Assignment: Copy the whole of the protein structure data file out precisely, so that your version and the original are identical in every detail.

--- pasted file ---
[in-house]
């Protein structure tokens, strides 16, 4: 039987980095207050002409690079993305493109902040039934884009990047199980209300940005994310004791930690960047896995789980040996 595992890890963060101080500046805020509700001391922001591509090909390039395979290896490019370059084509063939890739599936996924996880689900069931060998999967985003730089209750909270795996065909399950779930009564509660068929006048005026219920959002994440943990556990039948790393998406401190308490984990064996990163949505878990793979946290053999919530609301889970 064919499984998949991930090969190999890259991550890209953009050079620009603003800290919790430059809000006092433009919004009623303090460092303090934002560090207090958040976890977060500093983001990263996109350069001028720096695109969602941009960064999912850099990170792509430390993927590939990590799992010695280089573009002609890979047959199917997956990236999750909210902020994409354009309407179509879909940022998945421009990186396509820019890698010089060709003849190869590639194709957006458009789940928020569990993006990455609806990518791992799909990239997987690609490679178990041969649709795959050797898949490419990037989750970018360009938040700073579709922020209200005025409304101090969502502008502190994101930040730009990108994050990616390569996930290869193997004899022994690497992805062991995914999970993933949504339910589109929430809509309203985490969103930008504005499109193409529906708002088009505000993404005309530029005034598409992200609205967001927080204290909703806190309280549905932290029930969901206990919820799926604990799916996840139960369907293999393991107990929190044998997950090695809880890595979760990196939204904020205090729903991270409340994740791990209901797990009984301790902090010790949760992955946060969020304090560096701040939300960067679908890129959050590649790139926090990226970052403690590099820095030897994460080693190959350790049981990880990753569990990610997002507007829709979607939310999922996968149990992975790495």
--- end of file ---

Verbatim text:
[in-house]
């Protein structure tokens, strides 16, 4: 039987980095207050002409690079993305493109902040039934884009990047199980209300940005994310004791930690960047896995789980040996 595992890890963060101080500046805020509700001391922001591509090909390039395979290896490019370059084509063939890739599936996924996880689900069931060998999967985003730089209750909270795996065909399950779930009564509660068929006048005026219920959002994440943990556990039948790393998406401190308490984990064996990163949505878990793979946290053999919530609301889970 064919499984998949991930090969190999890259991550890209953009050079620009603003800290919790430059809000006092433009919004009623303090460092303090934002560090207090958040976890977060500093983001990263996109350069001028720096695109969602941009960064999912850099990170792509430390993927590939990590799992010695280089573009002609890979047959199917997956990236999750909210902020994409354009309407179509879909940022998945421009990186396509820019890698010089060709003849190869590639194709957006458009789940928020569990993006990455609806990518791992799909990239997987690609490679178990041969649709795959050797898949490419990037989750970018360009938040700073579709922020209200005025409304101090969502502008502190994101930040730009990108994050990616390569996930290869193997004899022994690497992805062991995914999970993933949504339910589109929430809509309203985490969103930008504005499109193409529906708002088009505000993404005309530029005034598409992200609205967001927080204290909703806190309280549905932290029930969901206990919820799926604990799916996840139960369907293999393991107990929190044998997950090695809880890595979760990196939204904020205090729903991270409340994740791990209901797990009984301790902090010790949760992955946060969020304090560096701040939300960067679908890129959050590649790139926090990226970052403690590099820095030897994460080693190959350790049981990880990753569990990610997002507007829709979607939310999922996968149990992975790495």